The Dress (More Than You Ever Wanted To Know)
I started looking for my Mother-0f-the-Bride dress in February and on the first day (after about a dozen stores) I found it. The price tag was $650. I tried it on anyway, loved it, and heard my mouth explain to my friend Susan that “I could make this.” Susan and I have been friends since grade school. We played with Troll dolls. I sewed outfits for the cat. How hard could replicating a designer gown be?
It was actually two dresses, one over the other. I figured the “under-dress” didn’t much matter because it would be covered by the kaftan that went over it. I could screw it up pretty good before anyone would notice. The kaftan was just a wad of fabric with a head hole and seams up the side. Piece of cake. I would use some of the silk my mother bought years ago, so the fabric would be from my mom and “free.” I was all goosebumply; it was meant to be. And I learned from the cat that if you moved really fast, it was the overall impression that mattered, not the details.
The first thing I had to learn about was silk. I’m all cotton all the time. There are more different kinds of silks than you can shake a stick at. I had no idea. Thick thin, nubby smooth, slick, rough. I decided the kaftan silk felt like chiffon. My mother had a whole bolt of it! Yipee! I was all set. Then I measured. It had to go from my toes, over my head and back down to my heels, and when I stuck my arms out, it had to hit me just above my wrists. Mom had the yardage, but not the width. Hello, Dharma Trading.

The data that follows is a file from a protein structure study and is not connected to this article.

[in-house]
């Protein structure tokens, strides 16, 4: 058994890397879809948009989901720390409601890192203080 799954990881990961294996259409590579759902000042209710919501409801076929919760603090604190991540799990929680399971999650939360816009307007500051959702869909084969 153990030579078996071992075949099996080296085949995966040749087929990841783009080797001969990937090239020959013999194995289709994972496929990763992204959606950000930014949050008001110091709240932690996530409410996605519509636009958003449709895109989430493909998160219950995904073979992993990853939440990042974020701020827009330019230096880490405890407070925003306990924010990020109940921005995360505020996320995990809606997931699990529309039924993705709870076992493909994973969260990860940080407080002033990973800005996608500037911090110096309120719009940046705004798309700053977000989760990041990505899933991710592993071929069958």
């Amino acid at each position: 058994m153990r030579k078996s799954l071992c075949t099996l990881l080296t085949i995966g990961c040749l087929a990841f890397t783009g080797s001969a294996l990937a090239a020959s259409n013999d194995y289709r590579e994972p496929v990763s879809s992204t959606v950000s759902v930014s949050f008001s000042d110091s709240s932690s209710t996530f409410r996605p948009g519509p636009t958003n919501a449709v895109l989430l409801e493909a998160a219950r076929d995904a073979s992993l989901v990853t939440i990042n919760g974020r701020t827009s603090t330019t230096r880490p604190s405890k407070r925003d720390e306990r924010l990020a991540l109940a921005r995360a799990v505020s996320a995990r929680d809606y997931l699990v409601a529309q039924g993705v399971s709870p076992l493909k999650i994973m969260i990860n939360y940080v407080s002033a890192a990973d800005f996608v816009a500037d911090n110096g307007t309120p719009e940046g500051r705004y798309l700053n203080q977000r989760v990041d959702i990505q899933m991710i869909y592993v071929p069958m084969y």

By now I’m several months into the project, without having actually done anything. I’m percolating. Thinking. I had the fabric (ordered generously, twice, in case I messed up), and I had the dye (also double what I thought I needed). I just couldn’t figure out how to dye it. What I do is technically “dye painting,” and the full piece of silk (all 6 yards of it, that’s 18 feet for you English majors) has to rest on a single, flat surface (no cracks, lumps, or bumps) or it has to be suspended. Who has a table that big?!
I wound up sewing the silk to old pole skrunchies from one of my booths at Quilt Market. I threaded them on to two sets of extra long (king size) sticks from my hand quilting frame. I duct-taped the short ends together creating an 18-foot x 54″ dying frame (trampoline) in the backyard with about 17 C-clamps, two saw horses, and several quilt frame legs. It fell over several times before I got the supports in just the right place.
(Note: squirt the hose at something else first so that all the little particles of crud that accumulated after a winter hanging in the garage go someplace other than on the silk.)
I loaded five different colors into spray bottles and hit the silk one at a time. Debbie, my fearless assistant, followed me around squirting water on the color blobs. Then I swooshed and mooshed the blobs with my gloved hands until they dried, picking off stray bugs, grass particles, and debris from the wind, which, if not removed, make spots on the silk. Of course the gloves leaked.
The next day I dyed the second chunk of silk and the silk for the under-dress, a small purse, and a pair of underpants.
I used a commercial pattern for the under-dress. Just my silhouette would show as the sheer chiffon swished around me. I made two “muslins” to test the pattern. Making them out of less expensive muslin saved my silk, especially since the sizing on the pattern was way off. Off-the-rack and tissue paper patterns apparently are not in synch. Plus, it’s hard sewing 6/8″ seam allowances when you’re used to a scant quarter-inch. Also note: if you’re going to replace your 35-year-old strapless bra, the one you wore on your own wedding day, do so before you make the muslin. Ten minutes before we walked down the aisle, Jennie had to safety-pin the back of my under-dress to keep the fabric under my arms from flapping.